Unlike nearly all of the Old Testament verses of violence, the verses of violence in the Quran are mostly open-ended, meaning that they are not restrained by the historical context of the surrounding text.  They are part of the eternal, unchanging word of Allah, and just as relevant or subjective as anything else in the Quran.

The context of violent passages is more ambiguous than might be expected of a perfect book from a loving God, however this can work both ways.  Most of today’s Muslims exercise a personal choice to interpret their holy book’s call to arms according to their own moral preconceptions about justifiable violence.  Apologists cater to their preferences with tenuous arguments that gloss over historical fact and generally do not stand up to scrutiny (my, or Robert’s emphasis added).  Still, it is important to note that the problem is not bad people, but bad ideology.

Unfortunately, there are very few verses of tolerance and peace to abrogate or even balance out the many that call for nonbelievers to be fought and subdued until they either accept humiliation, convert to Islam, or are killed.  Muhammad’s own martial legacy – and that of his companions – along with the remarkable stress on violence found in the Quran have produced a trail of blood and tears across world history.

———————- 2nd Email ——————

(Marco suggested that I was guilty of sending “hate emails,” of course they were based on statements extracted from The Koran)

The problem is, if you observe hate on the web page I sent, it’s souly Muslim hate. The Fish article was just a prompt for you to think intelligibly about the issues, Fish is not a Christian and he is politically not a friend to the conservative idea, so he’s actually voicing views more consistent with a liberal mindset and not a conservative one. Individual acts rarely rise above the bases for their actions, if you have documents that are allowed to stand as foundational, it follows that the acts that spring from them are not going to rise above those statements (i.e., the documents). The point being not in the way people act–since they can and do act contrary from what they know to be the good. If and when we witness atrocities (and of course–we will) the people who perpetrate these kinds of acts cannot utilize the canons of the New Testament Scripture in order to try and justify those kinds of acts, if they are vile. Individual Islamic Imam’s can and do justify those kinds of acts because those sorts of things, [vile] acts are not only allowed, they are encouraged and can even be made obligatory. Furthermore, one can stand in danger of being dammed if you, or anyone who is commited to the Koran as an infallible statement of religious duties and obligations, do not carry them out, that is these kinds of atrocious acts, if you don’t, then the paradise on offer is forfeited and damnation might well take its place.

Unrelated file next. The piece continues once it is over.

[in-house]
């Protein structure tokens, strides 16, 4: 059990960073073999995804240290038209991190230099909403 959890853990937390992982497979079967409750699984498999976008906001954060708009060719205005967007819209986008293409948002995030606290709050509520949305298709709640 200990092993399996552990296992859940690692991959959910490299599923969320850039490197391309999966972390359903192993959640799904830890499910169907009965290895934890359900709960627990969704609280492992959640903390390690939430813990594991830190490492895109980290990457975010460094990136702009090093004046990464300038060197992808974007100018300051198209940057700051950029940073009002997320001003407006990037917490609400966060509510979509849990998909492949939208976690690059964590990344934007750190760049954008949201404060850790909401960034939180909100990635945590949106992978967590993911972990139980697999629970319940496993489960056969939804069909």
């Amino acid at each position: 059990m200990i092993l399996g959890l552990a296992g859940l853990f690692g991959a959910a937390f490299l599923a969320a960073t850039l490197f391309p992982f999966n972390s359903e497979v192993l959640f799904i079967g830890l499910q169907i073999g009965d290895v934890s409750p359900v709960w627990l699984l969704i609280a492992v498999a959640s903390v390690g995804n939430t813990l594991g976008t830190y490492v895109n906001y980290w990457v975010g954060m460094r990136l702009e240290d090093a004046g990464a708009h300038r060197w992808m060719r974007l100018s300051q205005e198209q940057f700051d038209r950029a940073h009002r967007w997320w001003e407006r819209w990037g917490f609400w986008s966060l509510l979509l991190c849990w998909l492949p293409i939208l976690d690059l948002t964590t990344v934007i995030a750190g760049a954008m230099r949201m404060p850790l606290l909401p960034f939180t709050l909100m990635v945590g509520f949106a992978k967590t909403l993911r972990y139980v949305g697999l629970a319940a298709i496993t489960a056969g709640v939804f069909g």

There is a difference there Marco and if you can’t see it that is really too bad. If you’ve been conditioned, or have allowed yourself to become conditioned . . . (because nature abhors this kind of thing, in animals it is one thing, but for humans there is an internal witness that is contrary to it) . . . into thinking there are no innocents in these kinds of actions, then you really do have a huge problem. People can talk theories all they want, but when people think that their idea–those ideas–stand on a kind of anointed ground which can give justification to those kinds of acts, which carry with them obligatory force, then that is the same kind of ground men, even a Ph.D in Sociology, could get convinced to walk into a Wall Street Bank with a load of dynamite strapped to themselves in a backpack and murder everyone in sight-including him/themselves. If you think that is far-fetched, if you think about it, it is a mere move away from having him sit down with a group of students and friends and draw up a polemic that justifies, or tries to, people who are doing just that. Which is worse? The suicide, since this deranged person who actually carries out an act of this kind has to have a real conviction to do so, which is to say he/she would at minimum have to have, and do have the sincerity of their convictions (not to mention a diabolical form of insanity); whereas those who simply sit and talk about it are mere cowards.

Within the framework of radical Islam there is simply no way out of this, and that’s what Fish would have to offer. He does not put it in those terms, but what he does say is that not to understand this . . .  
 
(he doesn’t say this explicitly, he’s a liberal on a wolf hunt, he sinks to the level of a stump speech (I think you’d like that part it) you will have to be intelligent enough to read between the lines, since he himself offers no recommendations, which is his failure–how else could it be, he is a Postmodern theoretician after all)

. . .  is plain ignorance. And so it is. There is actually no possible ground for any sort of rationality of ethic to mitigate commitment to Allah, and the agenda.  However, you may not have time for any of this (which is peculiar given the kind of thing you, if not endorse–then condone), but then again, you may not be in a position to understand it either and that would be too bad if that is the case.

One way of not-responding to any of this is the usual curt, “too wordy,” and given the communicants it’s probably not the case that I use to many word, but to decipher the meaning of the pixels that I do place before you, along with their theoretical/ideological content, maybe it is actually beyond your capacity to do so. I mean, I couldn’t really hold that against you, though the arrogance I could, and I do.

                       ----------- An Addendum -------

One further resource I would like to share with you to support the notion that seemingly incompatible commitments in the realm of ideas can stand in close proximity to one another  . . . (and you can find this on the Lewis site) . . . is a short statement (9 minutes  & 12 seconds) that was made by Peter Kreeft, a Christian (Catholic) writer and theologian on the nature of the ascendancy of radial forms of the Muslim faith and the phenomenon of the rise of, the politically correct policies related to the rise of the pro-homosexuality movement which seems to have taken over American culture. Oil and water one would think, if you do I would encourge to watch the hot linked video below.

==>  The Simultaneous Rise of Radical Islam & Homosexuality

 

Leave a Reply

Your email address will not be published.